When Things Go Wrong
Inevitably, at some time during your use of SVG, things go wrong. Particularly during your first efforts to hand-code or to tweak by hand some code that was generated by a vector drawing package, you might find things going visibly awry. In this chapter, I describe an approach to keep serious errors to a minimum, discuss symptoms of commonly occurring errors, and show you an approach to diagnosing and solving problems that you might inadvertently create.
I hope that you don't get the wrong idea from this chapter and come away with the impression that SVG is impossibly complex. It isn't. However, things can go wrong in a number of ways, particularly in the learning phase. Being aware of them and of the solutions might save you time and increase the fun you have creating SVG images.
Avoiding Problems by Using Good Coding Practice
I suggest that you change, particularly during your early attempts at hand coding, only one thing at a time, whether that is adding an element, altering an attribute, or adding or refining some animation.
Let me repeat that: Change only one thing at a time when you are learning SVG coding. It helps your sanity!
If you change more than one thing at a time and you move from having an SVG image that is displayed correctly to one that isn't displayed as you want or, worse, isn't displayed at all, diagnosing and fixing can be quite a tussle. In the interest of sparing yourself avoidable frustration, change one thing at a time and view the result in an SVG viewer after each step.
This is good advice when you are working with the code for complex images too. You can make lots of potential tweaks that can cause problems. You might, in a flight of creative fancy, change five or ten things, one after the other, without checking the effect, and then find that the nice image is now broken and that you can remember only nine of the ten things you tweaked.
You get the idea. Work logically and systematically-it saves time and frustration in the long run.
Use an XML-aware editor
One aid to avoiding problems when coding SVG is to use an XML-aware editor. You can craft, on Windows systems, SVG images in the simplest text editor, like Notepad. However, I suggest that you think seriously about obtaining an XML-aware text editor.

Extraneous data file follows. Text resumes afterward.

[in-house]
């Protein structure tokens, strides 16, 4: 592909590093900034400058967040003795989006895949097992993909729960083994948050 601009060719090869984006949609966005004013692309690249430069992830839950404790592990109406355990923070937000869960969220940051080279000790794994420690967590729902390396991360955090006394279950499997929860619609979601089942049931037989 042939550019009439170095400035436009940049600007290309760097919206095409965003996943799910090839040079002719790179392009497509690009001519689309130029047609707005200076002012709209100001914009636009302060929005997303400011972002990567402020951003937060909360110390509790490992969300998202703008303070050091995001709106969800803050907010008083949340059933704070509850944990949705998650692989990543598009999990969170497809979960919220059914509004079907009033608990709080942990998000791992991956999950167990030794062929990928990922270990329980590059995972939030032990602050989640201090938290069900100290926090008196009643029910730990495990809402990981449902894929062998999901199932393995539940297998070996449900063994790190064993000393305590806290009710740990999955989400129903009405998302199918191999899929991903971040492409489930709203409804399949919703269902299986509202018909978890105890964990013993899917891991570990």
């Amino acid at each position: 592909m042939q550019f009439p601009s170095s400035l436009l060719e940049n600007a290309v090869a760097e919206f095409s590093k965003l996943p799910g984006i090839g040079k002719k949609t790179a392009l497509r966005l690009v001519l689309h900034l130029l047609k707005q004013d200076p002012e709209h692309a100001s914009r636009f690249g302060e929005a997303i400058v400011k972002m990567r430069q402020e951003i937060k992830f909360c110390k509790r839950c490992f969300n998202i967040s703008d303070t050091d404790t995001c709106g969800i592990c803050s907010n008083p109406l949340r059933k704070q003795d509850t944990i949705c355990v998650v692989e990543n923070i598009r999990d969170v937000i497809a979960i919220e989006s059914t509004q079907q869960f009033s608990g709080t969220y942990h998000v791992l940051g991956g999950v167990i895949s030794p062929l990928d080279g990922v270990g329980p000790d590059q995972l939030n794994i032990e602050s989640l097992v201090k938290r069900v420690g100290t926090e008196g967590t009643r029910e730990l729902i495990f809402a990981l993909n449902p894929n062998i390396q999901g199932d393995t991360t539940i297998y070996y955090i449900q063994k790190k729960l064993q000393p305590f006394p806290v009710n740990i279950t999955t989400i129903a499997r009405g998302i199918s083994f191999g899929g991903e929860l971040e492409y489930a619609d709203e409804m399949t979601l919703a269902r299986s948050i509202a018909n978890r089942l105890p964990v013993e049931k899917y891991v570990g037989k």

An XML-aware text editor provides two simple but important aids. You can typically check to see whether the SVG document is well formed. In other words, the XML-aware text editor identifies whether your code conforms to the XML rules, and, if it doesn't, the editor identifies the line on which your first syntax error exists.
Often in parallel with the ability to check for well-formedness, an XMLaware text editor also has a color-coding facility for your code. If you omit quotation marks on an attribute or forget the closing angled bracket on an element, you have some assistance by means of an unusual color pattern in identifying exactly where the problem is.
One XML-aware text editor I like is XML Writer. It is by no means the most sophisticated XML editor around, although it does the simple, basic things well and without fuss. My strongest recommendation is that, for a basic everyday tool, it doesn't get in the way. Further information on XML Writer
is available from http://www.xmlwriter.com/. A 30-day free evaluation version is usually available.
Many other XML editors are available that also have evaluation downloads. For further options, take a look at http://www.xmlsoftware.com or a similar site, for a list of XML tools. Some HTML editors, such as Allaire Homesite, can provide color coding, but without the ability to check XML well-formedness, they are of limited help.
Of course, an XML-aware editor doesn't solve all your problems. For example, covering over your nice image with a plain rectangle is perfectly legal, although not sensible. The editor doesn't point out that if you intended for the rectangle to be the background, but forgot about the SVG painter's model and placed the rectangle late in the document, it covers up something else. Nor does the editor prevent you from trying to place white text on a white background.
Construct visual components
Just as making one change and testing the effect is sensible, constructing complex SVG images and documents as visual components is helpful. If you have created and tested an SVG visual component, you know that the component was working and, assuming that you pasted it into the correct part of the document, is unlikely to have caused the problem. Because yon might have imported a text component with black text to display on your nice, new black background, however, it is always possible that the component is indeed the problem.